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Re: document.register and ES6

From: Scott Miles <sjmiles@google.com>
Date: Wed, 6 Feb 2013 11:59:09 -0800
Message-ID: <CAHbmOLYC3gvFq4YustOK4gzcgEKV0n4eaQUQ_rPodVzgGy083w@mail.gmail.com>
To: Erik Arvidsson <arv@chromium.org>
Cc: Dimitri Glazkov <dglazkov@google.com>, Daniel Buchner <daniel@mozilla.com>, public-webapps <public-webapps@w3.org>, Boris Zbarsky <bzbarsky@mit.edu>
On Wed, Feb 6, 2013 at 11:18 AM, Erik Arvidsson <arv@chromium.org> wrote:

> On Wed, Feb 6, 2013 at 1:38 PM, Scott Miles <sjmiles@google.com> wrote:
> > Sorry, replace MyButton.super() with MyButton.super.call(this);
> >
> >
> > On Wed, Feb 6, 2013 at 10:37 AM, Scott Miles <sjmiles@google.com> wrote:
> >>
> >> So, neglecting issues around the syntax of document.register and the
> >> privatization of callbacks, is it fair to say the following is the
> intended
> >> future:
> >>
> >> class MyButton extends HTMLButtonElement {
> >>   constructor() {
> >>     super();
> >>     // make root, etc.
> >>   }
> >> }
> >> document.register('x-button', MyButton);
> >>
> >> If so then can we do this in the present:
> >>
> >> MyButtonImpl = function() {
>
> What do you mean here?
>
> >>   MyButton.super();
>
> Did you get that backwards? I don't see how MyButtonImpl can be
> derived from MyButton.
>

Its not. The 'super' means 'the super-class constructor for MyButton that
does not include magic DOM object generation' (in this case,
HTMLButtonElement). For MyDerivedButton, MyDerivedButton.super would point
to MyButtonImpl.

The existence of MyButtonImpl is an unfortunate side-effect of needing a
generated constructor.

The idea is to correspond as closely as possible with the ES6
version. MyButtonImpl goes away in ES6, it's purpose in the meantime is
just to provide something that looks like a proper class.

I could write it this way:

*MyButton = function() {
  MyButton.super();
  // make root, etc.
};
MyButton.prototype = Object.create(HTMLButtonElement, { ... });*
*
MyButton = document.register(‘x-button’, MyButton);
*

Written this way, MyButton no longer refers to the constructor you
specified, but instead refers to the generated constructor. This is
conceptually cleaner, but it's a bit tricky. For maximum clarity, I named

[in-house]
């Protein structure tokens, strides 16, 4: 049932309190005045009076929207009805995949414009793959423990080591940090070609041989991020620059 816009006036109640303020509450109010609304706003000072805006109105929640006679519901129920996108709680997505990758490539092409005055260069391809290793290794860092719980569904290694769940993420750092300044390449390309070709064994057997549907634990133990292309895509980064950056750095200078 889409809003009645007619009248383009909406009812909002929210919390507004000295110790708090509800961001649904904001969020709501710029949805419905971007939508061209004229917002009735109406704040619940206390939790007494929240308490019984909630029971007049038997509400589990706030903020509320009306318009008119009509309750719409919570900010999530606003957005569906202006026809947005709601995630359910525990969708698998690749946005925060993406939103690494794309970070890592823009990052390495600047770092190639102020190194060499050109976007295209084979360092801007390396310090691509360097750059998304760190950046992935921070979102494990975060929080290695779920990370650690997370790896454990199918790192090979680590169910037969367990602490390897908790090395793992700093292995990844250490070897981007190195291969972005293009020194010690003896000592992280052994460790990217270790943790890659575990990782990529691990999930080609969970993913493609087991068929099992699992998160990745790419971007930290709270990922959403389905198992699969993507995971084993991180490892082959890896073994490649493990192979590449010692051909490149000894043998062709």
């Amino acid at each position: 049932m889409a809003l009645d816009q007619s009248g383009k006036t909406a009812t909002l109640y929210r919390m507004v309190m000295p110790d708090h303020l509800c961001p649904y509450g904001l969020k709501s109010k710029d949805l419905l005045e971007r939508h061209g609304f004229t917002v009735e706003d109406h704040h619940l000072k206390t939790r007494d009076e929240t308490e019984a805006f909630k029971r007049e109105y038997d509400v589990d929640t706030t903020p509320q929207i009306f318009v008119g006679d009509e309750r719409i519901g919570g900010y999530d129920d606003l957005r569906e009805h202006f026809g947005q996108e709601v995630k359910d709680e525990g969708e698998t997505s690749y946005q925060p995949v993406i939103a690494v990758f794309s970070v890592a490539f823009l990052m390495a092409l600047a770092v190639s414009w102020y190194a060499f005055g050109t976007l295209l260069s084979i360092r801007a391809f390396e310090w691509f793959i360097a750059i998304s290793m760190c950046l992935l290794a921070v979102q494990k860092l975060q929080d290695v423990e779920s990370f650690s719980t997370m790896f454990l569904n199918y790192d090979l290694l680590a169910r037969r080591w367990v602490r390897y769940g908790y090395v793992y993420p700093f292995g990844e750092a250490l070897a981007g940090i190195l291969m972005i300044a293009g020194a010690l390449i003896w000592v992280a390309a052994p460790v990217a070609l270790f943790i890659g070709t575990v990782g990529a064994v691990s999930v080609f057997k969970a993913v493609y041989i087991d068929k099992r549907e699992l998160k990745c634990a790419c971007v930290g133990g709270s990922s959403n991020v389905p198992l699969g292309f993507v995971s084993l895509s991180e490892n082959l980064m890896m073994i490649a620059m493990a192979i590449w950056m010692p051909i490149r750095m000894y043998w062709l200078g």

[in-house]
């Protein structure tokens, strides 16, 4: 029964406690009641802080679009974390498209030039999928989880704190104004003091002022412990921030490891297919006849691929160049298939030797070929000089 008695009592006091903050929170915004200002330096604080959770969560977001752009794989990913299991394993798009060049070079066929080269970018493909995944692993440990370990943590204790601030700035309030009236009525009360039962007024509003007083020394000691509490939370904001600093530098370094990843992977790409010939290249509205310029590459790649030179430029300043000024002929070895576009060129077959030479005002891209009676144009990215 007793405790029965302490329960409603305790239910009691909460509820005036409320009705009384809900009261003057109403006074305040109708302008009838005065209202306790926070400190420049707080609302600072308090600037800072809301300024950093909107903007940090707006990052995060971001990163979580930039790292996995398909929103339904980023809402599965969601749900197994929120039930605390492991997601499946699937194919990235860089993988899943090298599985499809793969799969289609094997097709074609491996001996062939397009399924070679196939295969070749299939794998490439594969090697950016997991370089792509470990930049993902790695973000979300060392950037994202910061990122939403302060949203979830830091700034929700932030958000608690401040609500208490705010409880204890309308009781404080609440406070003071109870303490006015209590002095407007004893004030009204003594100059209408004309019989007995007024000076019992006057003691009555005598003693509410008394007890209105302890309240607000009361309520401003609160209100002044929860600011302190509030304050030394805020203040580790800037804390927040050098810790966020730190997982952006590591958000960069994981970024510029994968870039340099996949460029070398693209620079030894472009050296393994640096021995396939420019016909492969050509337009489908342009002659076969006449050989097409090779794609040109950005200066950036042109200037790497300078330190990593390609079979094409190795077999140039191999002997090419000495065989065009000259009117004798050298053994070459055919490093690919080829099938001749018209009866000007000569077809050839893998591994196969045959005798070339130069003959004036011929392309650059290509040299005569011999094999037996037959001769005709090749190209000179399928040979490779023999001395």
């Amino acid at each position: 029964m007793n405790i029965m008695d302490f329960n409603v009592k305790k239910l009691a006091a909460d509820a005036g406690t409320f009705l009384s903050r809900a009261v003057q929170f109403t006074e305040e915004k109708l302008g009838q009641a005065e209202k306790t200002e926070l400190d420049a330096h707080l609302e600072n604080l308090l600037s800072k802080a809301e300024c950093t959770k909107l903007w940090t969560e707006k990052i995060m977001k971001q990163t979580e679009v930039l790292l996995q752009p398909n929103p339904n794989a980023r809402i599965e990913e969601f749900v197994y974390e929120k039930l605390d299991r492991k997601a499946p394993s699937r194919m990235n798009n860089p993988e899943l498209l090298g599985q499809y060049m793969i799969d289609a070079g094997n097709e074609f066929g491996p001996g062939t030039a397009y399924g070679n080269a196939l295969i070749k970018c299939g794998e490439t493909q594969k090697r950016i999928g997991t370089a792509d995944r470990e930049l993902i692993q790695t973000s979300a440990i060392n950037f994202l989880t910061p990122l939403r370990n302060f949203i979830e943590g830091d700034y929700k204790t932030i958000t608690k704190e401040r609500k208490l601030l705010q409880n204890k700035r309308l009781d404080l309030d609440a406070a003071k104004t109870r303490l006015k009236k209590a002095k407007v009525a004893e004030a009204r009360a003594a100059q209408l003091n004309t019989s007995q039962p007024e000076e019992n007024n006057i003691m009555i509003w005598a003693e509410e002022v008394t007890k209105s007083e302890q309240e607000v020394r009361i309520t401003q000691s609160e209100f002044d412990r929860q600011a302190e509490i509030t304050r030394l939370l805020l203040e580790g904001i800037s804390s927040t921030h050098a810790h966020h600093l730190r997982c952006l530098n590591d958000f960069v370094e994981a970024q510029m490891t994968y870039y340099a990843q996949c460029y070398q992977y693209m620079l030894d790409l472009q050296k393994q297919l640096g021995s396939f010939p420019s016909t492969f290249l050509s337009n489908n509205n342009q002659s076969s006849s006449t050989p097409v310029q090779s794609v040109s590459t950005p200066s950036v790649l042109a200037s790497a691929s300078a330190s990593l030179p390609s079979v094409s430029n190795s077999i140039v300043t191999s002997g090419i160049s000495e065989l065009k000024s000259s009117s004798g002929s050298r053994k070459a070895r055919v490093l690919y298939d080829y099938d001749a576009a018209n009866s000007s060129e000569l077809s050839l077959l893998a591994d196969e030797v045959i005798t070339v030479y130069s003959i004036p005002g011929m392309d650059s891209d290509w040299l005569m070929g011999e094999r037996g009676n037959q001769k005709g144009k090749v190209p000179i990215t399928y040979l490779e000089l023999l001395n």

the internal version MyButtonImpl in my example code, but there is no
reason to have that symbol.


>
> >>   // make root, etc.
> >> };
> >> MyButtonImpl.prototype = Object.create(HTMLButtonElement, { ... });
> >>
> >> // the ‘real’ constructor comes from document.register
> >> // register injects ‘super’ into MyButton
> >> MyButton = document.register(‘x-button’, MyButtonImpl);
>
> What is the relationship between MyButton and MyButtonImpl?
>
> If MyButton.__proto__ === MyButtonImpl and
> MyButton.prototype.__proto__ === MyButtonImpl.prototype then this
> might work (but this cannot be polyfilled either).
>
>
MyButton.prototype == MyButtonImpl.prototype or
MyButton.prototype.__proto__ == MyButtonImpl.prototype, depending on needs.

MyButton itself does magic DOM construction work that we cannot do with
normal inheritance, then invokes MyButtonImpl. MyButtonImpl is never used
as a constructor itself (not as an argument to 'new' anyway).

>From the user's perspective, he has made a single class which implements
his element (the goal!). The unfortunate name shenanigan (I called my class
MyButtonImpl, but after 'register' I refer to it as MyButton) is the
simplest way I could conceive to overcome the 'generated constructor'
problem.

To be clear, everything I come up with is intended to polyfill (modulo my
error), because I generally am writing those myself (at first anyway). One
version might look like this:

document.register = function(inExtends, inClass) {
  var ctor = makePrototypeTwiddlingConstructorForDomNodes(inClass);
  ctor.prototype = inClass.prototype;
  addToTagRegistry(inExtends, ctor, inClass);
  ctor.super = getClassForExtendee(inExtends);
  return ctor;
};


--
> erik
>
Received on Wednesday, 6 February 2013 19:59:37 GMT

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